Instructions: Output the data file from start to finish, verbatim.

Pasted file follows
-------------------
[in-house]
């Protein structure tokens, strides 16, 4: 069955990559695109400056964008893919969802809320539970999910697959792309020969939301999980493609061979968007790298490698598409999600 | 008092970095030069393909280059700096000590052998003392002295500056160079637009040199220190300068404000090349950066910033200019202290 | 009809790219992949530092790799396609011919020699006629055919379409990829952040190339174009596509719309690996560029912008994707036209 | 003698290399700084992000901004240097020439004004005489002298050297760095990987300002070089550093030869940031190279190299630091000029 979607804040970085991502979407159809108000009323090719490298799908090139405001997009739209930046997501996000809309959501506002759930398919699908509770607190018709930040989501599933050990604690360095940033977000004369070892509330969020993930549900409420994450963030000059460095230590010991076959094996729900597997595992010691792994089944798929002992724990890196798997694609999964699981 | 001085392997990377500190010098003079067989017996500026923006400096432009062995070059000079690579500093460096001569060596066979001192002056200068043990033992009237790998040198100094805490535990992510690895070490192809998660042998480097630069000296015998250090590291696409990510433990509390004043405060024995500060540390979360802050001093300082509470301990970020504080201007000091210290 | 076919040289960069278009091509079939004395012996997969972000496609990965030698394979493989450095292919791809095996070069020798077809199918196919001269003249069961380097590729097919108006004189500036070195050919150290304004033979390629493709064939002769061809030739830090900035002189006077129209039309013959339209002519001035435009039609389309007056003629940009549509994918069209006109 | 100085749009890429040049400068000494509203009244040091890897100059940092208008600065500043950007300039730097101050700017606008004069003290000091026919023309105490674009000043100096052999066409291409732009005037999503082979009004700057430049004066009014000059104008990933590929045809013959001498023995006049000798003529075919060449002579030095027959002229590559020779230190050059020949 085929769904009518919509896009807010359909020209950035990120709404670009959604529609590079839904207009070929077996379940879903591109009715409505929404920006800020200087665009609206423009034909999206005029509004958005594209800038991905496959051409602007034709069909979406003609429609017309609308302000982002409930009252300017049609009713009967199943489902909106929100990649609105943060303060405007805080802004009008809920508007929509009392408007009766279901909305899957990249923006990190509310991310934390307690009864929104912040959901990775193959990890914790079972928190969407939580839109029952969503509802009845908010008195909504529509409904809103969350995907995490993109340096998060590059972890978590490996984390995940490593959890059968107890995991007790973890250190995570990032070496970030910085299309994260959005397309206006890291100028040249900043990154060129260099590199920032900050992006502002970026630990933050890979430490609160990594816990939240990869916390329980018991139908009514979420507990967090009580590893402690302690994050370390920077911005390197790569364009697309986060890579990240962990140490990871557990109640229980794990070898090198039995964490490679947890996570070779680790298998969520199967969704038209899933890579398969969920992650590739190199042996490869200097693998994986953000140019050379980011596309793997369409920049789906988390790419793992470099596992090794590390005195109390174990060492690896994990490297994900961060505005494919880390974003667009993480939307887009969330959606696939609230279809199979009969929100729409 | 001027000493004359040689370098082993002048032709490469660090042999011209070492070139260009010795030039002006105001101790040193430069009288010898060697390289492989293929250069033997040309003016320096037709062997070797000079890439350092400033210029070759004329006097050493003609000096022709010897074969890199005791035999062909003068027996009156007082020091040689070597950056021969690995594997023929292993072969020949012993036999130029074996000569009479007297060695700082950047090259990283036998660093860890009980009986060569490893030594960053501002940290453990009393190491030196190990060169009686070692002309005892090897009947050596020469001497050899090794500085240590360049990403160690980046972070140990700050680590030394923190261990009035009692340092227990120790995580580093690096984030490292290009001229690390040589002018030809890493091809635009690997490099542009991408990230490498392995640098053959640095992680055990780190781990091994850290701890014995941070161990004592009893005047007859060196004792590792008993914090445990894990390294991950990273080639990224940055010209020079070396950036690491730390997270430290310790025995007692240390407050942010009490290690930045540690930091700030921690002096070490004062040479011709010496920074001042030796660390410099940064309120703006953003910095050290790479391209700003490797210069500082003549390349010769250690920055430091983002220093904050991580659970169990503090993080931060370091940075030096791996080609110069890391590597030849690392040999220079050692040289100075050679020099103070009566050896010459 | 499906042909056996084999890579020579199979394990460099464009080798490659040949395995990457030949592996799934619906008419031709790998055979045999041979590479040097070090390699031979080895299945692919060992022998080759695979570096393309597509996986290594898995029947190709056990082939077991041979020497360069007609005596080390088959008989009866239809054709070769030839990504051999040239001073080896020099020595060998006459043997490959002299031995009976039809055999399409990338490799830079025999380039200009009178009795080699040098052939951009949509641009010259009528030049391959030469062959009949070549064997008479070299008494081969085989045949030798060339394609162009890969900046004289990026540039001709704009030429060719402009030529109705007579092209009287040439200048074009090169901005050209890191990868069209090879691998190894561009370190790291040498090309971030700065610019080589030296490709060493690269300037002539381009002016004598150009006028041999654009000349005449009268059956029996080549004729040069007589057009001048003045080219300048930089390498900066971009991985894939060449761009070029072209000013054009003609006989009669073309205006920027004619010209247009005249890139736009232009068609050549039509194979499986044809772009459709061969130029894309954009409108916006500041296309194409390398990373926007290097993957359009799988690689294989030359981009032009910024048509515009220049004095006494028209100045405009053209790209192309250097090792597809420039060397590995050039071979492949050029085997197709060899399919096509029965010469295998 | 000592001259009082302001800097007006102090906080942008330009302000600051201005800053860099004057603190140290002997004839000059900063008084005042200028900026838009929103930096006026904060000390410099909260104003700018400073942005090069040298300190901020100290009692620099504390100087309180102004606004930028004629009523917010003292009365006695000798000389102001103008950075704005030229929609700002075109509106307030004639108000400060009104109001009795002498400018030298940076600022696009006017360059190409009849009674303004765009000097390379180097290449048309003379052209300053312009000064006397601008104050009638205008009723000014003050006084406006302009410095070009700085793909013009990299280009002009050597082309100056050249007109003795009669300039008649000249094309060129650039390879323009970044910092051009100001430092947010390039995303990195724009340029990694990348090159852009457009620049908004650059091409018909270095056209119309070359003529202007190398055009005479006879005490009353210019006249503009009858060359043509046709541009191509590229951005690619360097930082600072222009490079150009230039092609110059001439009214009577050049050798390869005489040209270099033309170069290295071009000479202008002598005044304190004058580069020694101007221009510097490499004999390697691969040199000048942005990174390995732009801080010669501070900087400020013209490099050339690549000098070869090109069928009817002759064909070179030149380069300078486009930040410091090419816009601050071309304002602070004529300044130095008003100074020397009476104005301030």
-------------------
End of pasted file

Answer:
[in-house]
């Protein structure tokens, strides 16, 4: 069955990559695109400056964008893919969802809320539970999910697959792309020969939301999980493609061979968007790298490698598409999600 | 008092970095030069393909280059700096000590052998003392002295500056160079637009040199220190300068404000090349950066910033200019202290 | 009809790219992949530092790799396609011919020699006629055919379409990829952040190339174009596509719309690996560029912008994707036209 | 003698290399700084992000901004240097020439004004005489002298050297760095990987300002070089550093030869940031190279190299630091000029 979607804040970085991502979407159809108000009323090719490298799908090139405001997009739209930046997501996000809309959501506002759930398919699908509770607190018709930040989501599933050990604690360095940033977000004369070892509330969020993930549900409420994450963030000059460095230590010991076959094996729900597997595992010691792994089944798929002992724990890196798997694609999964699981 | 001085392997990377500190010098003079067989017996500026923006400096432009062995070059000079690579500093460096001569060596066979001192002056200068043990033992009237790998040198100094805490535990992510690895070490192809998660042998480097630069000296015998250090590291696409990510433990509390004043405060024995500060540390979360802050001093300082509470301990970020504080201007000091210290 | 076919040289960069278009091509079939004395012996997969972000496609990965030698394979493989450095292919791809095996070069020798077809199918196919001269003249069961380097590729097919108006004189500036070195050919150290304004033979390629493709064939002769061809030739830090900035002189006077129209039309013959339209002519001035435009039609389309007056003629940009549509994918069209006109 | 100085749009890429040049400068000494509203009244040091890897100059940092208008600065500043950007300039730097101050700017606008004069003290000091026919023309105490674009000043100096052999066409291409732009005037999503082979009004700057430049004066009014000059104008990933590929045809013959001498023995006049000798003529075919060449002579030095027959002229590559020779230190050059020949 085929769904009518919509896009807010359909020209950035990120709404670009959604529609590079839904207009070929077996379940879903591109009715409505929404920006800020200087665009609206423009034909999206005029509004958005594209800038991905496959051409602007034709069909979406003609429609017309609308302000982002409930009252300017049609009713009967199943489902909106929100990649609105943060303060405007805080802004009008809920508007929509009392408007009766279901909305899957990249923006990190509310991310934390307690009864929104912040959901990775193959990890914790079972928190969407939580839109029952969503509802009845908010008195909504529509409904809103969350995907995490993109340096998060590059972890978590490996984390995940490593959890059968107890995991007790973890250190995570990032070496970030910085299309994260959005397309206006890291100028040249900043990154060129260099590199920032900050992006502002970026630990933050890979430490609160990594816990939240990869916390329980018991139908009514979420507990967090009580590893402690302690994050370390920077911005390197790569364009697309986060890579990240962990140490990871557990109640229980794990070898090198039995964490490679947890996570070779680790298998969520199967969704038209899933890579398969969920992650590739190199042996490869200097693998994986953000140019050379980011596309793997369409920049789906988390790419793992470099596992090794590390005195109390174990060492690896994990490297994900961060505005494919880390974003667009993480939307887009969330959606696939609230279809199979009969929100729409 | 001027000493004359040689370098082993002048032709490469660090042999011209070492070139260009010795030039002006105001101790040193430069009288010898060697390289492989293929250069033997040309003016320096037709062997070797000079890439350092400033210029070759004329006097050493003609000096022709010897074969890199005791035999062909003068027996009156007082020091040689070597950056021969690995594997023929292993072969020949012993036999130029074996000569009479007297060695700082950047090259990283036998660093860890009980009986060569490893030594960053501002940290453990009393190491030196190990060169009686070692002309005892090897009947050596020469001497050899090794500085240590360049990403160690980046972070140990700050680590030394923190261990009035009692340092227990120790995580580093690096984030490292290009001229690390040589002018030809890493091809635009690997490099542009991408990230490498392995640098053959640095992680055990780190781990091994850290701890014995941070161990004592009893005047007859060196004792590792008993914090445990894990390294991950990273080639990224940055010209020079070396950036690491730390997270430290310790025995007692240390407050942010009490290690930045540690930091700030921690002096070490004062040479011709010496920074001042030796660390410099940064309120703006953003910095050290790479391209700003490797210069500082003549390349010769250690920055430091983002220093904050991580659970169990503090993080931060370091940075030096791996080609110069890391590597030849690392040999220079050692040289100075050679020099103070009566050896010459 | 499906042909056996084999890579020579199979394990460099464009080798490659040949395995990457030949592996799934619906008419031709790998055979045999041979590479040097070090390699031979080895299945692919060992022998080759695979570096393309597509996986290594898995029947190709056990082939077991041979020497360069007609005596080390088959008989009866239809054709070769030839990504051999040239001073080896020099020595060998006459043997490959002299031995009976039809055999399409990338490799830079025999380039200009009178009795080699040098052939951009949509641009010259009528030049391959030469062959009949070549064997008479070299008494081969085989045949030798060339394609162009890969900046004289990026540039001709704009030429060719402009030529109705007579092209009287040439200048074009090169901005050209890191990868069209090879691998190894561009370190790291040498090309971030700065610019080589030296490709060493690269300037002539381009002016004598150009006028041999654009000349005449009268059956029996080549004729040069007589057009001048003045080219300048930089390498900066971009991985894939060449761009070029072209000013054009003609006989009669073309205006920027004619010209247009005249890139736009232009068609050549039509194979499986044809772009459709061969130029894309954009409108916006500041296309194409390398990373926007290097993957359009799988690689294989030359981009032009910024048509515009220049004095006494028209100045405009053209790209192309250097090792597809420039060397590995050039071979492949050029085997197709060899399919096509029965010469295998 | 000592001259009082302001800097007006102090906080942008330009302000600051201005800053860099004057603190140290002997004839000059900063008084005042200028900026838009929103930096006026904060000390410099909260104003700018400073942005090069040298300190901020100290009692620099504390100087309180102004606004930028004629009523917010003292009365006695000798000389102001103008950075704005030229929609700002075109509106307030004639108000400060009104109001009795002498400018030298940076600022696009006017360059190409009849009674303004765009000097390379180097290449048309003379052209300053312009000064006397601008104050009638205008009723000014003050006084406006302009410095070009700085793909013009990299280009002009050597082309100056050249007109003795009669300039008649000249094309060129650039390879323009970044910092051009100001430092947010390039995303990195724009340029990694990348090159852009457009620049908004650059091409018909270095056209119309070359003529202007190398055009005479006879005490009353210019006249503009009858060359043509046709541009191509590229951005690619360097930082600072222009490079150009230039092609110059001439009214009577050049050798390869005489040209270099033309170069290295071009000479202008002598005044304190004058580069020694101007221009510097490499004999390697691969040199000048942005990174390995732009801080010669501070900087400020013209490099050339690549000098070869090109069928009817002759064909070179030149380069300078486009930040410091090419816009601050071309304002602070004529300044130095008003100074020397009476104005301030």